Here are the top 11 Tips for Small Business Financing
A New Year typically brings promise and optimism. For some people, 2018 may finally be the year that they take the plunge and go into business for themselves – particularly if their careers have been less than satisfying during the past 12 months.
Small business owners also will look in the proverbial mirror and assess what can and should happen in the coming year. If 2017 has been a struggle, now is a good time to reassess operations and get things moving in a positive direction. On the other hand, if things have been going well, now might be the right time for expansion.
Before starting or expanding a business in 2018, entrepreneurs should write a business plan that will guide the company through the coming year and the next few years that follow. Accurately estimating revenues and expenses will be important. After all, you cannot predict profits without first calculating revenues and expenses.
Conducting market research is critical to that success. If you are starting a new business or scoping a possible new location, examine the area’s real estate market. Location is critical to success. Understand the costs of operating in the area in which you are looking to expand. Places like New York, Boston, San Jose and San Francisco are among the highest cost cities in America. While the earning potential is great in these places, the expenses are high.
Once a location has been decided, there are numerous other costs of running a firm that aspiring business owners must understand. These include:
- Licenses and permits – Different cities and states have different regulations regarding licensing and permits. Get a handle of what these costs will be during your planning phase.
- Legal fees – The format of a business (LLC, C-Corp, S-Corp, or partnership) will impact tax payments and financial liabilities. An attorney that specializes in helping small businesses can provide sage advice on incorporation, and in negotiating contracts, operating agreements between partners, and leases.
- Accounting fees – A good accountant can potentially save a firm thousands of dollars each year. Include accounting fees as an expense in the startup phase and when a business is up and running.
- Equipment – Equipment costs can be small ticket items (ex: laptops and printers for public relations consultants) or large investments (machinery for manufacturing firms), depending on the type of business. Manufacturers will typically have substantial startup costs. In such cases, entrepreneurs should secure equipment financing.
- Insurance – Business owners should have adequate general liability insurance, as well as workman’s comp for the staff
- Startup inventory and supplies – The cost of inventory and supplies naturally depends on the type of industry.
- Salaries – Payroll is a significant expense for any business. Startup firms often overstaff in the beginning (in anticipation of a rush of customers) then later cut costs. Expanding firms will have better knowledge of how to assess employee costs.
- Website development –Having a mobile-friendly, professional looking website is important to the success of any firm in the 21st century. Small firms often look to service providers like GoDaddy and Wix.com for help. Larger enterprises may want to invest in having a professional website designer do the work.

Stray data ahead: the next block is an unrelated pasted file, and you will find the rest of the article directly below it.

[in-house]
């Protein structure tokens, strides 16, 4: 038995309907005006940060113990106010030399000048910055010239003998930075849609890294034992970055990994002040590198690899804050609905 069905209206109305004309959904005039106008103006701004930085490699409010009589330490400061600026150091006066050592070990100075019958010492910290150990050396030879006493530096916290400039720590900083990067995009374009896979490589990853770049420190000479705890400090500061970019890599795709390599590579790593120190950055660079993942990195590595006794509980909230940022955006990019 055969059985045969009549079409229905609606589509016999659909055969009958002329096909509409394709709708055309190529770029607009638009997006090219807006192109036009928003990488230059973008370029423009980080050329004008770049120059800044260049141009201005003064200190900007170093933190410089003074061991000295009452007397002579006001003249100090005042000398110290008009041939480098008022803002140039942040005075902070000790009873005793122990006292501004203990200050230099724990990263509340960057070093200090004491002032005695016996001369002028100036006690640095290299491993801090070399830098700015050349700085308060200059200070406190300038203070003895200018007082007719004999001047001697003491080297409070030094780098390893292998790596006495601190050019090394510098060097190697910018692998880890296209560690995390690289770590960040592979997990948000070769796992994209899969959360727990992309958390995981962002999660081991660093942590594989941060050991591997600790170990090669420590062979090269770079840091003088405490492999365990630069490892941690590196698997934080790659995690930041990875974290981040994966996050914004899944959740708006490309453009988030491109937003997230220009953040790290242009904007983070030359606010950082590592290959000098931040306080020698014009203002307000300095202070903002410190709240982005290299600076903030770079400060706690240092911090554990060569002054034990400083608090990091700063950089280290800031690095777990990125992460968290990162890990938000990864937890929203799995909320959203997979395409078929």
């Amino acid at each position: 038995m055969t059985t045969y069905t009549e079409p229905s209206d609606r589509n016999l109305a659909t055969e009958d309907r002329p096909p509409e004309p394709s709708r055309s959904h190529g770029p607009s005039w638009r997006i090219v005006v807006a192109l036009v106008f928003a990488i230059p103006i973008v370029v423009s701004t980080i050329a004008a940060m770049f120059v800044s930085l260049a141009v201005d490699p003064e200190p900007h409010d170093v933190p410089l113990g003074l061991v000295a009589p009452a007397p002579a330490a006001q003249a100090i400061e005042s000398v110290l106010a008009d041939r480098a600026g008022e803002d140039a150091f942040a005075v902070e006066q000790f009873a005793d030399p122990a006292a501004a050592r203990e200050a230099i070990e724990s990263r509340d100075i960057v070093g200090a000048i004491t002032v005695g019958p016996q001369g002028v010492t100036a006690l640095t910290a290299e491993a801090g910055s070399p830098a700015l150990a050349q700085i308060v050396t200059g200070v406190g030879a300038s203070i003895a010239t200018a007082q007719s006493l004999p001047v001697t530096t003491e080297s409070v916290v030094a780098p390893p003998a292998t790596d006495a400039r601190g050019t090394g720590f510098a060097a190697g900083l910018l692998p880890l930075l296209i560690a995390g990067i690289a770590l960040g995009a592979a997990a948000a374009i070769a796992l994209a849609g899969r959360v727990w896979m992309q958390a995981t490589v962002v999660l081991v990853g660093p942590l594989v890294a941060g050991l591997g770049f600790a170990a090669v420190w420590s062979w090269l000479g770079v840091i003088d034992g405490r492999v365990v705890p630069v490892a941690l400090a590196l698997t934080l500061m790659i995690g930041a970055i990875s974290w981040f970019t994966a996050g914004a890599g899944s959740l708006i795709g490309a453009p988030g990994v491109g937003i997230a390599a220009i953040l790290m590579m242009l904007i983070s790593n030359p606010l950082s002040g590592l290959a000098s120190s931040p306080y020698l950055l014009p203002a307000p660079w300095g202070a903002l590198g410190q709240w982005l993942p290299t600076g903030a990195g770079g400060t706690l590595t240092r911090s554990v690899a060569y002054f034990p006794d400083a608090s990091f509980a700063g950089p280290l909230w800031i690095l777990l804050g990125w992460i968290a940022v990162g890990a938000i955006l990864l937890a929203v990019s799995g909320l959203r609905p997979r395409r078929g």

- Fliers, posters, menus, etc. – Even in a digital age, businesses still should have printed materials. While the majority of people tend to get information from their phones, older adults, who may not be tech savvy, still have a lot of spending power. Don’t ignore them.
- Marketing – Make sure your cost estimates include advertising in traditional and social media, as well as public relations assistance. While fewer companies are spending on newspaper and magazine ads, they are spending significantly on Facebook ads and other forms of search engine marketing (SEM).
- Utilities (electric, phone, internet access, etc.)
All of these expenses should listed in the business plan. Once startup costs are tallied, an entrepreneur will be better able to estimate the amount of cash required to launch a new enterprise. This is extremely important for anyone who is not self-funding and needs to apply for a small business loan to start or expand a business.
Aspiring business owners must become adept at calculating costs in order to estimate the point at which a firm will break even, and, eventually, become profitable. I usually tell entrepreneurs to figure out their costs and then build in a significant cushion when applying for small business financing.
Inevitably, unexpected costs will pop up and delay the launch of any new venture. There are varying sources for such costs: renovation problems, availability of building supplies and service providers, such as plumbers, carpenters and electricians. Anyone who has ever waited for a building inspection from a municipality understands that getting signoffs on required permits can take longer than it should. Preparing for delays – and their related costs – is quite important. The last thing you want to do is have to go back to a lender for a second round of funding because you did not anticipate your cost structure well enough the first time around.
Cost containment is one of the biggest challenges for a startup company or existing business. Being able to approximate costs is a valuable skill to have. In preparing to apply for funding, be sure to do the best job possible in assessing costs and them projecting revenues and profitability (based on those projections).
The SBA and local small business development centers (SBDCs) offer courses and mentoring for small business owners who need help with cost estimates. Look up your local SBA and SBDC offices to find out what services are available. Usually the price is free or at a greatly reduced cost.